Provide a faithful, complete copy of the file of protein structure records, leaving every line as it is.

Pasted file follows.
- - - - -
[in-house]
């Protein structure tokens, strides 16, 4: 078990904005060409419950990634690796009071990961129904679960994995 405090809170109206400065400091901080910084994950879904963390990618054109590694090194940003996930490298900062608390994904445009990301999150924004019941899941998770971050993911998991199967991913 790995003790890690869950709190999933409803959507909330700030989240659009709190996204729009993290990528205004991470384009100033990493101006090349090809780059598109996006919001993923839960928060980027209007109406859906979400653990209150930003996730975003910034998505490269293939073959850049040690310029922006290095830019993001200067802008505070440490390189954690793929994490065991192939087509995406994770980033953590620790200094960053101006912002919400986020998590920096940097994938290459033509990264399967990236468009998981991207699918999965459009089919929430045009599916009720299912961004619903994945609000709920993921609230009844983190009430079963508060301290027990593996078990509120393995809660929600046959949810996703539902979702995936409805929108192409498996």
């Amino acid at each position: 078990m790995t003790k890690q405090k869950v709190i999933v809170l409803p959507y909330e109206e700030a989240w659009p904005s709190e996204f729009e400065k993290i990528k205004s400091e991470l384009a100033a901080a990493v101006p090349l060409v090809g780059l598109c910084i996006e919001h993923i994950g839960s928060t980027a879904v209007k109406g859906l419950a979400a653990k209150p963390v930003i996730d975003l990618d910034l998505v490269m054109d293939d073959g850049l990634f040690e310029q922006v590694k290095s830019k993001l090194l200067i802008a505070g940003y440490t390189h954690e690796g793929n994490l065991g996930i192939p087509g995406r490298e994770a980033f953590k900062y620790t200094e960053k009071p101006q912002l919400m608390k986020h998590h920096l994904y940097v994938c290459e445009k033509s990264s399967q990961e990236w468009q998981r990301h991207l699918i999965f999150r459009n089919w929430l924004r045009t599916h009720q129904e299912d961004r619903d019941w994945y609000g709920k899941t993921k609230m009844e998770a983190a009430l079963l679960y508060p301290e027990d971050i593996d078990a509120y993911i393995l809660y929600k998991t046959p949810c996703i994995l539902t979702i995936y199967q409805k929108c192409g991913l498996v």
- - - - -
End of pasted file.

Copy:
[in-house]
């Protein structure tokens, strides 16, 4: 078990904005060409419950990634690796009071990961129904679960994995 405090809170109206400065400091901080910084994950879904963390990618054109590694090194940003996930490298900062608390994904445009990301999150924004019941899941998770971050993911998991199967991913 790995003790890690869950709190999933409803959507909330700030989240659009709190996204729009993290990528205004991470384009100033990493101006090349090809780059598109996006919001993923839960928060980027209007109406859906979400653990209150930003996730975003910034998505490269293939073959850049040690310029922006290095830019993001200067802008505070440490390189954690793929994490065991192939087509995406994770980033953590620790200094960053101006912002919400986020998590920096940097994938290459033509990264399967990236468009998981991207699918999965459009089919929430045009599916009720299912961004619903994945609000709920993921609230009844983190009430079963508060301290027990593996078990509120393995809660929600046959949810996703539902979702995936409805929108192409498996």
């Amino acid at each position: 078990m790995t003790k890690q405090k869950v709190i999933v809170l409803p959507y909330e109206e700030a989240w659009p904005s709190e996204f729009e400065k993290i990528k205004s400091e991470l384009a100033a901080a990493v101006p090349l060409v090809g780059l598109c910084i996006e919001h993923i994950g839960s928060t980027a879904v209007k109406g859906l419950a979400a653990k209150p963390v930003i996730d975003l990618d910034l998505v490269m054109d293939d073959g850049l990634f040690e310029q922006v590694k290095s830019k993001l090194l200067i802008a505070g940003y440490t390189h954690e690796g793929n994490l065991g996930i192939p087509g995406r490298e994770a980033f953590k900062y620790t200094e960053k009071p101006q912002l919400m608390k986020h998590h920096l994904y940097v994938c290459e445009k033509s990264s399967q990961e990236w468009q998981r990301h991207l699918i999965f999150r459009n089919w929430l924004r045009t599916h009720q129904e299912d961004r619903d019941w994945y609000g709920k899941t993921k609230m009844e998770a983190a009430l079963l679960y508060p301290e027990d971050i593996d078990a509120y993911i393995l809660y929600k998991t046959p949810c996703i994995l539902t979702i995936y199967q409805k929108c192409g991913l498996v």